What it also fails to see is that the reproduction of patriarchy – men as the ubiquitous face of power and authority – is an inextricable part of our broader social and political problem – the so-called “wicked problems” that face our age like climate change, the mass movement of refugees, war and inequality itself. We can’t just keep the same people in positions of authority (white, middle and upper-class men) reproducing their own back-scratching, likeable, world-destroying biases. What we need are new perspectives – generated from a variety of social, psychological, economic, political and cultural subject positions. It is precisely an expanded, genuinely cosmopolitan and intersectional perspective that we need. This isn’t limited to but it certainly includes women’s perspectives.

Unsuccesful US presidential candidate, Hillary CLinton, at a midnight rally in North Carolina the night before the election. (IMAGE: jalexartis, Flickr)
Unsuccessful US presidential candidate, Hillary CLinton, at a midnight rally in North Carolina the night before the election. (IMAGE: jalexartis, Flickr)

The fact that Clinton is a mother is in my view also significant – she has given birth to, nurtured and raised a child and this too informs her worldview. As policy research shows, putting more women in public office leads to better outcomes for women, many of which are long overdue. It means more and better paid parental leave policies, more flexibility at work for carers (almost always women), a greater focus on welfare and upholding women’s reproductive rights. We only need look to the Nordic countries as solid empirical evidence in this regard; more women in power means better social welfare policies.

As I have written elsewhere matricentric feminism is a gift to the world principally because the uniting of an ethic of care (motherhood) with an ethic of justice (feminism) is critical to the advancement of equality, including of the non-human, sentient world. Hillary Clinton holds this dual perspective that remains rare among men quite simply because so few have been (or are) primary carers, even co-equal primary careers, of dependent children. Her tireless work for children’s charities, strong support for paid parental leave, childcare, equal pay and women’s reproductive rights are evidence in this regard.

The fact that Clinton didn’t win and Trump did is because of irrational, misogynistic bias that would never have dogged a man but the answer to this is not to move competent and therefore unlikable women out of the way; it is to put more such women up so that we address, tackle and diffuse this pernicious bias. The only way we can do so is for women in senior office to become normal rather than a threatening aberration. We want more not less Hillary Clinton’s!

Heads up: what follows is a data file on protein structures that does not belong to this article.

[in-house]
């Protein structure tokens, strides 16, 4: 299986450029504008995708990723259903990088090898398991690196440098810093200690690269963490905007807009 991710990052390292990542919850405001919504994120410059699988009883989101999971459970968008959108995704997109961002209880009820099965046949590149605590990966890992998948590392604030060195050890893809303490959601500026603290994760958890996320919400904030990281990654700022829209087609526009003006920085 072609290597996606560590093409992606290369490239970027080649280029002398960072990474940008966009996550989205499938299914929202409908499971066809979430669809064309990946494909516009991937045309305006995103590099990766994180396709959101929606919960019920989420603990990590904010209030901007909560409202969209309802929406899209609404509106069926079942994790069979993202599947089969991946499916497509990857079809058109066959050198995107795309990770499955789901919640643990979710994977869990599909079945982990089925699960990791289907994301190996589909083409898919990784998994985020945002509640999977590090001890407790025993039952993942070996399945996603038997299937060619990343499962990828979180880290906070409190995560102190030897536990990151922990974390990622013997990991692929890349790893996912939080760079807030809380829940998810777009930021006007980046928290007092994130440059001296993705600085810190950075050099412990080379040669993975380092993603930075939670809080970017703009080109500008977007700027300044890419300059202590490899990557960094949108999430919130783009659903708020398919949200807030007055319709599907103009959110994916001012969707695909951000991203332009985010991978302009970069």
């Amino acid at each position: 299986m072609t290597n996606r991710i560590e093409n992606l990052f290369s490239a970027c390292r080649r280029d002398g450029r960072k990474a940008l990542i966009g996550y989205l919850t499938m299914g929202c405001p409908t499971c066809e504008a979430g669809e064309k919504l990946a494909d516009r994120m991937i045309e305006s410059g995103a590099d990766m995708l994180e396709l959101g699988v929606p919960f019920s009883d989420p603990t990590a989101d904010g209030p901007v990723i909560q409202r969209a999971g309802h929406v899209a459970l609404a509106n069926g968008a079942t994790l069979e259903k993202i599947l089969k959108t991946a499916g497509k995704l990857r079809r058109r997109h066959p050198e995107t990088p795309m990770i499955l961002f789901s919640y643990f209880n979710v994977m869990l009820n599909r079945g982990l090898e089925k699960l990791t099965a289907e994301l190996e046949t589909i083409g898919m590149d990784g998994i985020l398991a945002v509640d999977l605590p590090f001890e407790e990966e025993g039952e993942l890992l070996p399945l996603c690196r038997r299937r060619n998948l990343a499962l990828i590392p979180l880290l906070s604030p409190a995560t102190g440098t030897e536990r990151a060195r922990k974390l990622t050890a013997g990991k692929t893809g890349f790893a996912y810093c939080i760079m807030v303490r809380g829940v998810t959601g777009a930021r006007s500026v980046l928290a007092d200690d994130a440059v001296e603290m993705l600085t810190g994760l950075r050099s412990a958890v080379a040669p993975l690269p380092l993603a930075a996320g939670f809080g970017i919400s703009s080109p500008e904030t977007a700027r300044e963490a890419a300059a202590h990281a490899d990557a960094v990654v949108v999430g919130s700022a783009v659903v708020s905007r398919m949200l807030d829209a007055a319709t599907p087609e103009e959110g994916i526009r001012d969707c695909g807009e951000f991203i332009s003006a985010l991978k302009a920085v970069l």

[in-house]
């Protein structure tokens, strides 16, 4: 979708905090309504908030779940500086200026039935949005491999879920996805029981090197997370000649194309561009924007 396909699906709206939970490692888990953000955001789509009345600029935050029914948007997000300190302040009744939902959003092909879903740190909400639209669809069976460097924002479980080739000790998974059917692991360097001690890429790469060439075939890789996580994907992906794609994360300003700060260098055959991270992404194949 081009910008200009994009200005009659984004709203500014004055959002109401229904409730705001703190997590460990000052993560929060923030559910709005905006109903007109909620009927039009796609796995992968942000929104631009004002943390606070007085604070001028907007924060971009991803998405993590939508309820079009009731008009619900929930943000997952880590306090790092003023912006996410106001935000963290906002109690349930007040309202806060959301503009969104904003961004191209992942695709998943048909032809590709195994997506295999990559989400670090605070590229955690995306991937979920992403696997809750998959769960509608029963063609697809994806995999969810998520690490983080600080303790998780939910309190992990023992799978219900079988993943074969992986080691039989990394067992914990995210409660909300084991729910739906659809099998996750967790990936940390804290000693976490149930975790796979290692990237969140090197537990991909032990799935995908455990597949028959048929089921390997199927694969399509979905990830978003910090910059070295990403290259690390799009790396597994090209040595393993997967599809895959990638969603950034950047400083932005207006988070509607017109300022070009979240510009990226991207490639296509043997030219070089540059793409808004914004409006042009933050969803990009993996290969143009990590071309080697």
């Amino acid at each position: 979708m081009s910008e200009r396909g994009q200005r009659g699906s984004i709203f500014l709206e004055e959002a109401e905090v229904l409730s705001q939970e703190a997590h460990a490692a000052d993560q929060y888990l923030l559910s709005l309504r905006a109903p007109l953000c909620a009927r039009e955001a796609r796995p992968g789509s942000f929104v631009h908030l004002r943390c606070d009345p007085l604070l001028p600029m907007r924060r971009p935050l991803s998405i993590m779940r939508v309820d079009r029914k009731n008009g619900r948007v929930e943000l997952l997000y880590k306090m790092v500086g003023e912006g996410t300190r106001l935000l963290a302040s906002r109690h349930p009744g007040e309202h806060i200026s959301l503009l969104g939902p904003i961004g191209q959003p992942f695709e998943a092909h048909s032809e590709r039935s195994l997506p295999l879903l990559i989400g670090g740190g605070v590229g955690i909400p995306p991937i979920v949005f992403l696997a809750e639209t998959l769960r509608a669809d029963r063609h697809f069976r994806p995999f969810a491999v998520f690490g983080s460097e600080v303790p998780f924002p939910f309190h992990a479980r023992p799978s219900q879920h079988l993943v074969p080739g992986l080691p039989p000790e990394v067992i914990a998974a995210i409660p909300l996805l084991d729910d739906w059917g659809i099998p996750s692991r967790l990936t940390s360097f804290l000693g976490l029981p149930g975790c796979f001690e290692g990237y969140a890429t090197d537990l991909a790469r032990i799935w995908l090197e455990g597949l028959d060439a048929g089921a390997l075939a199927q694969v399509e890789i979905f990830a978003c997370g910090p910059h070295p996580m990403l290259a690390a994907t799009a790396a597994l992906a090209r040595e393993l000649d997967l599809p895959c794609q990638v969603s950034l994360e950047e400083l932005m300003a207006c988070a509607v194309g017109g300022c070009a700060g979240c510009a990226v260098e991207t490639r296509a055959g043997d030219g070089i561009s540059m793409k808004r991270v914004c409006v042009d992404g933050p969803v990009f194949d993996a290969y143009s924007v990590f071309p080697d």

Another thing that is worth mentioning concerns nomenclature. We assume a first-name familiarity with “Hillary” that we do not with “Trump” who is invariably addressed with the formality and deference of his surname. These days that is preceded with “President elect”. We did the same with our first woman Prime Minister “Julia” and her opponent “Abbot”. In addition to the overt misogyny that bedevils women like Clinton and Gillard, this more subtle and seemingly friendly refusal to grant them authority is tantamount to a refusal to accept them in that role or to grant them equivalent status. This is especially stark give that such a convention is unanimously applied to men.

Referring to women in senior office without using their title or surname, however well intentioned, demonstrates a lack of distance and a concomitant lack of respect. It is evidence of our charged emotional relationship to women in power and our collective need to diminish them. We do not see women leaders as sufficiently eminent or, in Clinton’s case, “presidential”. “She doesn’t look presidential” chimed Trump in their final debate, but how can she when she is the first of her kind? Of course he was exploiting a prejudice here and he made a point of referring to her by her first name. “Hillary” is the name of choice for her supporters as well as her detractors, but it demonstrates an inappropriate familiarity and, as we all know, familiarity breeds contempt.